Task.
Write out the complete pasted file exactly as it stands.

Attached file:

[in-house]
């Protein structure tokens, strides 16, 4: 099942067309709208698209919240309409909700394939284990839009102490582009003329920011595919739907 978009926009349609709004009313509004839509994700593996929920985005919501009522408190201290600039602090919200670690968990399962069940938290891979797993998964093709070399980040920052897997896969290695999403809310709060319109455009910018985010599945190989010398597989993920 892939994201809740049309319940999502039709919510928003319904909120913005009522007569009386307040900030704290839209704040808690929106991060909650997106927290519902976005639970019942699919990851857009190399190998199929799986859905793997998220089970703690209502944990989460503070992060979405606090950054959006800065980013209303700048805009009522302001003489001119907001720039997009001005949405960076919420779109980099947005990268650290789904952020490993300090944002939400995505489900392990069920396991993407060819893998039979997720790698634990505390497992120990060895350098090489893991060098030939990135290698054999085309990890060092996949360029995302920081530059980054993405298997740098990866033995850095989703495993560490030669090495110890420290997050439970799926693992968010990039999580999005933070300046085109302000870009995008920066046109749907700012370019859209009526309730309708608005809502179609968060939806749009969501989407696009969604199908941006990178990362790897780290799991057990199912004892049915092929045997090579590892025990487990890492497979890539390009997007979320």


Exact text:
[in-house]
């Protein structure tokens, strides 16, 4: 099942067309709208698209919240309409909700394939284990839009102490582009003329920011595919739907 978009926009349609709004009313509004839509994700593996929920985005919501009522408190201290600039602090919200670690968990399962069940938290891979797993998964093709070399980040920052897997896969290695999403809310709060319109455009910018985010599945190989010398597989993920 892939994201809740049309319940999502039709919510928003319904909120913005009522007569009386307040900030704290839209704040808690929106991060909650997106927290519902976005639970019942699919990851857009190399190998199929799986859905793997998220089970703690209502944990989460503070992060979405606090950054959006800065980013209303700048805009009522302001003489001119907001720039997009001005949405960076919420779109980099947005990268650290789904952020490993300090944002939400995505489900392990069920396991993407060819893998039979997720790698634990505390497992120990060895350098090489893991060098030939990135290698054999085309990890060092996949360029995302920081530059980054993405298997740098990866033995850095989703495993560490030669090495110890420290997050439970799926693992968010990039999580999005933070300046085109302000870009995008920066046109749907700012370019859209009526309730309708608005809502179609968060939806749009969501989407696009969604199908941006990178990362790897780290799991057990199912004892049915092929045997090579590892025990487990890492497979890539390009997007979320």